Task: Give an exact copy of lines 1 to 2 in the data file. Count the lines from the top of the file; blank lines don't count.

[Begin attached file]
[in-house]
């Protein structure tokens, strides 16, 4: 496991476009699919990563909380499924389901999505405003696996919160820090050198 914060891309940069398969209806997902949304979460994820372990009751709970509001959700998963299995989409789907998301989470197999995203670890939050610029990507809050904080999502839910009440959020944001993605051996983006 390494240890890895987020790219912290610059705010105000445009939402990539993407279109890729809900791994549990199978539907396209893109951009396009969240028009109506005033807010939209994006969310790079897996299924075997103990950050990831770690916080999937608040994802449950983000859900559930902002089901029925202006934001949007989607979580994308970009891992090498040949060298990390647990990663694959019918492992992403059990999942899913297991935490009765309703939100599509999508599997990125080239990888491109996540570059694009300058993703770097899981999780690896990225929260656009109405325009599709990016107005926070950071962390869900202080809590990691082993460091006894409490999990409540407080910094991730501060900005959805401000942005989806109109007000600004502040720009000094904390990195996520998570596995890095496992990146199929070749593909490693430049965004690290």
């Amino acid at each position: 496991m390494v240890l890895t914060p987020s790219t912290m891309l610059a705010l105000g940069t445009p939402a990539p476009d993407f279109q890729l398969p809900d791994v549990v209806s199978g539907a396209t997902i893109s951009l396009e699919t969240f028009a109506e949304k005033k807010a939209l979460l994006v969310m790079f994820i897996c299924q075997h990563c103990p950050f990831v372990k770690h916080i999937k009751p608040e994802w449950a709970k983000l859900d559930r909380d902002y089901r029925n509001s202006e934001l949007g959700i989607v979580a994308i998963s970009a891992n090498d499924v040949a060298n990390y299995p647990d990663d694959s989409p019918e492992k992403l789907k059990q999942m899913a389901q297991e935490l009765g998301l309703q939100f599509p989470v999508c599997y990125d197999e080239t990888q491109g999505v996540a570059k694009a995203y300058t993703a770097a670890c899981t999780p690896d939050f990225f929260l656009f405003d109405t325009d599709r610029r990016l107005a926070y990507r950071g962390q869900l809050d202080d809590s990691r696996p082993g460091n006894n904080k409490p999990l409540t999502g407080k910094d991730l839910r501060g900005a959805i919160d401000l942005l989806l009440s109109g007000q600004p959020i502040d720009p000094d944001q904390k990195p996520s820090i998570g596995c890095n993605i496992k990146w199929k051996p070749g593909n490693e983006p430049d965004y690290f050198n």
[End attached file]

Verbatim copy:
[in-house]
């Protein structure tokens, strides 16, 4: 496991476009699919990563909380499924389901999505405003696996919160820090050198 914060891309940069398969209806997902949304979460994820372990009751709970509001959700998963299995989409789907998301989470197999995203670890939050610029990507809050904080999502839910009440959020944001993605051996983006 390494240890890895987020790219912290610059705010105000445009939402990539993407279109890729809900791994549990199978539907396209893109951009396009969240028009109506005033807010939209994006969310790079897996299924075997103990950050990831770690916080999937608040994802449950983000859900559930902002089901029925202006934001949007989607979580994308970009891992090498040949060298990390647990990663694959019918492992992403059990999942899913297991935490009765309703939100599509999508599997990125080239990888491109996540570059694009300058993703770097899981999780690896990225929260656009109405325009599709990016107005926070950071962390869900202080809590990691082993460091006894409490999990409540407080910094991730501060900005959805401000942005989806109109007000600004502040720009000094904390990195996520998570596995890095496992990146199929070749593909490693430049965004690290």